Exactly. The niche acts as a crown.

Yeah. You become the go-to person for your niche. And then, once you’re in a chat, you can go into more detail. But if you hit people with too much information first, or if you’re too vague, everyone has too much, let me know. Can you be clear in one sentence about what you do and how it can help me?

Everything falls into place when you know what you are doing and for whom?

It brings confidence and clarity. I think you can find a niche and still do a lot of things. This may be a particular approach. For example, if it’s in advertising, you could do design, copywriting, say you can work on shoots, do filming — you could do all of those things, that’s fine. But there is probably a style. There is probably a niche that runs through all of this. A theme.

Many people can offer many services, but how do you do it differently? Are you focused on storytelling, or are you focused on humans? If you are a photographer, do you focus on portraits or sports? There is something there. You just have to find it.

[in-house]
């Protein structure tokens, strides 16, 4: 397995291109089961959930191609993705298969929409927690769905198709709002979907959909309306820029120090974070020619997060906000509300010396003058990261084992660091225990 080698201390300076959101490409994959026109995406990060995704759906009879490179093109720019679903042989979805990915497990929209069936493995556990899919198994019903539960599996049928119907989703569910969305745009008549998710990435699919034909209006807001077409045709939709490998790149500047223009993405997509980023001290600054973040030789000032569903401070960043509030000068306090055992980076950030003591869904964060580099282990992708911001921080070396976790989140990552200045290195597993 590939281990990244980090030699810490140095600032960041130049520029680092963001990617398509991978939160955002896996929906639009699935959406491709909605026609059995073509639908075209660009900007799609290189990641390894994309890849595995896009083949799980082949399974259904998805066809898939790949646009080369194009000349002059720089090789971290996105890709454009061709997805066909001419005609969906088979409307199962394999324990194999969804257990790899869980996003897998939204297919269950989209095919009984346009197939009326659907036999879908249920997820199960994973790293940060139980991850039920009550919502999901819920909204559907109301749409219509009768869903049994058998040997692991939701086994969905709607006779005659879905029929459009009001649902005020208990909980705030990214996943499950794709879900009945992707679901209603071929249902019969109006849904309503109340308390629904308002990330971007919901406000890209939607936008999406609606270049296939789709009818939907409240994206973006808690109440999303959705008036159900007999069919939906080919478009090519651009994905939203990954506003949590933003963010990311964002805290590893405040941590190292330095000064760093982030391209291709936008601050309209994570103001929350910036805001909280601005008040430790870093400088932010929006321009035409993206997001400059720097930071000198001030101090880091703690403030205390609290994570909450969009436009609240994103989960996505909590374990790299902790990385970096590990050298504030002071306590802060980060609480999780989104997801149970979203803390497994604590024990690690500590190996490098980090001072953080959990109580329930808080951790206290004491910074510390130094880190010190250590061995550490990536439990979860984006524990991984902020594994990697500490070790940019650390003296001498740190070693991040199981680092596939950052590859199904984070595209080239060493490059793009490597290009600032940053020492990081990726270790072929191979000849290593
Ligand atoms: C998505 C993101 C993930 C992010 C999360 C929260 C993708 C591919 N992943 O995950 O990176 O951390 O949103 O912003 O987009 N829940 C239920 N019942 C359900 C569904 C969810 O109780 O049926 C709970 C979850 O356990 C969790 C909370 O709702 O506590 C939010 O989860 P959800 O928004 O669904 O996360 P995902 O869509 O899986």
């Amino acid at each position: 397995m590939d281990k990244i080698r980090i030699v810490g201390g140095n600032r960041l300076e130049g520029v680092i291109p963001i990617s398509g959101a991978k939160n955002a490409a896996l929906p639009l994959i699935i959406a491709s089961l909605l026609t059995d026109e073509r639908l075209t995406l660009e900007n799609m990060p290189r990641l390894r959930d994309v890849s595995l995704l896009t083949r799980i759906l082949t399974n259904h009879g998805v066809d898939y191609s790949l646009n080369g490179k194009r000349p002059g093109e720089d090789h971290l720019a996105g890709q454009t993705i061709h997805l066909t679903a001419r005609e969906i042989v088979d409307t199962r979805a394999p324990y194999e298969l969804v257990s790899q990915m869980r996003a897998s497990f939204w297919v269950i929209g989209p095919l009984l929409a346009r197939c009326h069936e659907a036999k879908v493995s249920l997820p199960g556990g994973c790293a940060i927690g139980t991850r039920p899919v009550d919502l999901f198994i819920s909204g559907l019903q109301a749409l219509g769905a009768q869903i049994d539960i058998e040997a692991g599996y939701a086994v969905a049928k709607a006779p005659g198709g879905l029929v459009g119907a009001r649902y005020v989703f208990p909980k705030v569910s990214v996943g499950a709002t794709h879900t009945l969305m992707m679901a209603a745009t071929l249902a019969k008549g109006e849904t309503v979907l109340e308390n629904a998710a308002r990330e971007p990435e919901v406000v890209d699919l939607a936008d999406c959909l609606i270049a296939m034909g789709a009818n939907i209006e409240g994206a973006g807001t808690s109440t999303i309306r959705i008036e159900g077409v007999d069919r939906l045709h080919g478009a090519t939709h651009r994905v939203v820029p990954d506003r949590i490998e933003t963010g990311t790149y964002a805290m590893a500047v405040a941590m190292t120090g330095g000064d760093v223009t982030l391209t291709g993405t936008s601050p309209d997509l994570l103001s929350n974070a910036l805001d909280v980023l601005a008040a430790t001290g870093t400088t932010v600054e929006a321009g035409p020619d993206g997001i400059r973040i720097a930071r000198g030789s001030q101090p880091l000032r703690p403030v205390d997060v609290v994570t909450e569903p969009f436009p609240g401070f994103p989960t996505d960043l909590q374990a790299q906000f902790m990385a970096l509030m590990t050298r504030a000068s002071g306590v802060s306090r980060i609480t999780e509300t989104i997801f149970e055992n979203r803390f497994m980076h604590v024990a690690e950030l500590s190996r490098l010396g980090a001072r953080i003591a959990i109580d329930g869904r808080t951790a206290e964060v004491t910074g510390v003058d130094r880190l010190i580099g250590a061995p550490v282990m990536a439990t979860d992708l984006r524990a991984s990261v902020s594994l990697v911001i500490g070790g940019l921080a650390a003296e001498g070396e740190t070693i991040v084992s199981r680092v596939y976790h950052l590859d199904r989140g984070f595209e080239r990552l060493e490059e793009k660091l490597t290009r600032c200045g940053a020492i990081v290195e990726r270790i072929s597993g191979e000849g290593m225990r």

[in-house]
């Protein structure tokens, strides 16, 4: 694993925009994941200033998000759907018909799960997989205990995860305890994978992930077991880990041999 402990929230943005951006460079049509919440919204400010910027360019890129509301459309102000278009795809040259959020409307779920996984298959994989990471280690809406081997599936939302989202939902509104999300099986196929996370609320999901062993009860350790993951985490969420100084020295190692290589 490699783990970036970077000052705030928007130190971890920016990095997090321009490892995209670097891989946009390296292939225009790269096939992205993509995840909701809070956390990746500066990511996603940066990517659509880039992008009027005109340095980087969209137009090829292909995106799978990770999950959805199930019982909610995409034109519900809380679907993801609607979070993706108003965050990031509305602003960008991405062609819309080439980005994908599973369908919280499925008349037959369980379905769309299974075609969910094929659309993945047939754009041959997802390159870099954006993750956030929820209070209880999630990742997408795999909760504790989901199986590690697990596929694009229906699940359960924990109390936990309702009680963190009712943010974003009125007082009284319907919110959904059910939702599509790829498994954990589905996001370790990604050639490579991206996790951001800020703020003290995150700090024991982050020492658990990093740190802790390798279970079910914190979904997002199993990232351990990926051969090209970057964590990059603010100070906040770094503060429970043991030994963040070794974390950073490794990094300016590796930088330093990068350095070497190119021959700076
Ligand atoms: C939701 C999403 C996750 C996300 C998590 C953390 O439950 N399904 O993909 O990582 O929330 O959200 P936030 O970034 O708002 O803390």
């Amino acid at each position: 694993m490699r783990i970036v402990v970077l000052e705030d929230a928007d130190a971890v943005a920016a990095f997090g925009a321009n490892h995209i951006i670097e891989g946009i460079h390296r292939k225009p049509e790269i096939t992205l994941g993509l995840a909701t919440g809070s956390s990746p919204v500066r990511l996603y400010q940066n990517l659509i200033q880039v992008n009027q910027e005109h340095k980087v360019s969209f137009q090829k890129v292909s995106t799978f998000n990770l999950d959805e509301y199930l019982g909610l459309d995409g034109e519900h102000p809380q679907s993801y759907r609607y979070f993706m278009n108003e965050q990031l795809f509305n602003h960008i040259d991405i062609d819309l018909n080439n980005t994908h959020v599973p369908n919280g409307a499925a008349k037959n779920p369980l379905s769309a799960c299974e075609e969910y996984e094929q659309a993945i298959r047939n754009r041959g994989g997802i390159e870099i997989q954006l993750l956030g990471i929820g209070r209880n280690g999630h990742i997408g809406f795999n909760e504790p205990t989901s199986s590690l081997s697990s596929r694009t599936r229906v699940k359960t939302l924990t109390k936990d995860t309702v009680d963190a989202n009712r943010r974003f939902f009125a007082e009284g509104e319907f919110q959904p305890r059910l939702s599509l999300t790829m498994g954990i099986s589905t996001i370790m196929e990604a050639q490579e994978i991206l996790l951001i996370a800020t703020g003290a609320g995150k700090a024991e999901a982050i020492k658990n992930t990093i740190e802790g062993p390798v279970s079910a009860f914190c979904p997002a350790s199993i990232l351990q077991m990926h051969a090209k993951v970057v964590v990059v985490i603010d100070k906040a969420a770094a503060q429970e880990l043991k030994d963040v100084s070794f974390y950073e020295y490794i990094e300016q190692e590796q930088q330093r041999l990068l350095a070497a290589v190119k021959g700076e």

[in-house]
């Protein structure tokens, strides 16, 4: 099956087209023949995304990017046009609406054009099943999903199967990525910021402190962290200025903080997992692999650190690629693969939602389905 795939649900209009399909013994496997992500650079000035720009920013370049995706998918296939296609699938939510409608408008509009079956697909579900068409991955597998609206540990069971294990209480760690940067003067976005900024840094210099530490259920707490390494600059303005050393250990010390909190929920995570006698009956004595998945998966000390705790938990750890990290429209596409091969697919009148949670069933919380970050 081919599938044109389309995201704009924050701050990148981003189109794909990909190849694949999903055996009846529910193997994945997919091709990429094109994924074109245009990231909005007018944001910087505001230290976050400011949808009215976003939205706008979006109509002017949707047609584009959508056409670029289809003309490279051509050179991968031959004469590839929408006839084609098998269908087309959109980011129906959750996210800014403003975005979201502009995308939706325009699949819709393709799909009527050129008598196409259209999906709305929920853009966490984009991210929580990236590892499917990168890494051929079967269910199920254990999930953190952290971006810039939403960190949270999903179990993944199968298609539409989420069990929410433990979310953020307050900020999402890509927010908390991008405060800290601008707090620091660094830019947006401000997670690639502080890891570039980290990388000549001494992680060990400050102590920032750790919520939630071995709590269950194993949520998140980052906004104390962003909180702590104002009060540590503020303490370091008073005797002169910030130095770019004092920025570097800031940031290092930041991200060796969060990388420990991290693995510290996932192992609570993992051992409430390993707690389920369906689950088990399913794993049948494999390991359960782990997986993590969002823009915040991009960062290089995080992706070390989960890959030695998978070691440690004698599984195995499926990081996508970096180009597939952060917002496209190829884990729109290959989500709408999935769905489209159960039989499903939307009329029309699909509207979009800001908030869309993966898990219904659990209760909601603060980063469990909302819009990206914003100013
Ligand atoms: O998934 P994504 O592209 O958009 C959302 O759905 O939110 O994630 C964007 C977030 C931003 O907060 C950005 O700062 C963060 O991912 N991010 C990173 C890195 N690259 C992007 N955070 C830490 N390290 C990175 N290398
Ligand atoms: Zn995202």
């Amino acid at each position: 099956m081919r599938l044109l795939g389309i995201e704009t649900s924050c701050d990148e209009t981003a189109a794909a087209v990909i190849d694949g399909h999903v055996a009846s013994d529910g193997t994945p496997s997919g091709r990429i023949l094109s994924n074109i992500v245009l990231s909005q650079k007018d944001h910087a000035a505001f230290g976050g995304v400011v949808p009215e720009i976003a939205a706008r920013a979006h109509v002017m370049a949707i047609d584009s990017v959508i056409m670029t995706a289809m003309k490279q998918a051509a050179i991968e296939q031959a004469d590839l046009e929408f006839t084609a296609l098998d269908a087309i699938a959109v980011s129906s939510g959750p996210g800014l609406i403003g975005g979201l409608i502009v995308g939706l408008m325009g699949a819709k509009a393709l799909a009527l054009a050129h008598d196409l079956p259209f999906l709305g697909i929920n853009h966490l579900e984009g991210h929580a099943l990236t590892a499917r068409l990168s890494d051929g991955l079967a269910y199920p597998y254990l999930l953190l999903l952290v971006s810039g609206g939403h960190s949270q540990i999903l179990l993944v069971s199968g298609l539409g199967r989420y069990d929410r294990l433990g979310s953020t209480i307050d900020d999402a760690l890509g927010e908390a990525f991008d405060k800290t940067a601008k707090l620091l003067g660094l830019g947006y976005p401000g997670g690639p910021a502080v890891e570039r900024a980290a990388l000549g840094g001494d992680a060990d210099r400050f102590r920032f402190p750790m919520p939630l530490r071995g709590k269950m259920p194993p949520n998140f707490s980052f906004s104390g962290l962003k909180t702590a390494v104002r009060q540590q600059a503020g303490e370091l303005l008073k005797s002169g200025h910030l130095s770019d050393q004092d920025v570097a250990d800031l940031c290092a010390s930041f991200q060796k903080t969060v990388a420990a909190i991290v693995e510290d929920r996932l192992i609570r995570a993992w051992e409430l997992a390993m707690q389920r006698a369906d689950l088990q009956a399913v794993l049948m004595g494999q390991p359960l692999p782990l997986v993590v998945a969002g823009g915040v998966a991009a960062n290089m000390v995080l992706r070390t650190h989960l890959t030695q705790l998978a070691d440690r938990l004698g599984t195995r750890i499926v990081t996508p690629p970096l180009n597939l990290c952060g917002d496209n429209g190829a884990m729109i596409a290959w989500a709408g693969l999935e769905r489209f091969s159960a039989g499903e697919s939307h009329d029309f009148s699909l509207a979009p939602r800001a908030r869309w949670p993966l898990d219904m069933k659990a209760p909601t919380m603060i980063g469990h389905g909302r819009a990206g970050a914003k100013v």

I limited myself to a niche, but look what opened up! I have so many opportunities and ideas. I am currently writing a book. I attended conferences, created courses, gave talks and podcasts, brought in clients – the specialization opened many doors for me.

What essential lesson can we draw from all this?

You have to understand what you are doing and for whom you are doing it and then everything will make sense. How you describe yourself, market your business and the customers you attract. It becomes so much easier.

It can seem overwhelming to find your niche. Maybe start with this question: what would you do if you could start over? Don’t think about the consequences. Be brave.

You can also ask family and friends to describe you and your business. Is there a theme? Does this correspond to what you think? Or is there room for improvement? If people are confused, it gives you an impetus to control the narrative. Be clear about your niche. Because the next time someone asks you, you’ll be clear and convincing. Still not sure? Ask yourself these three questions: Who? What? And why? It really is a good starting point.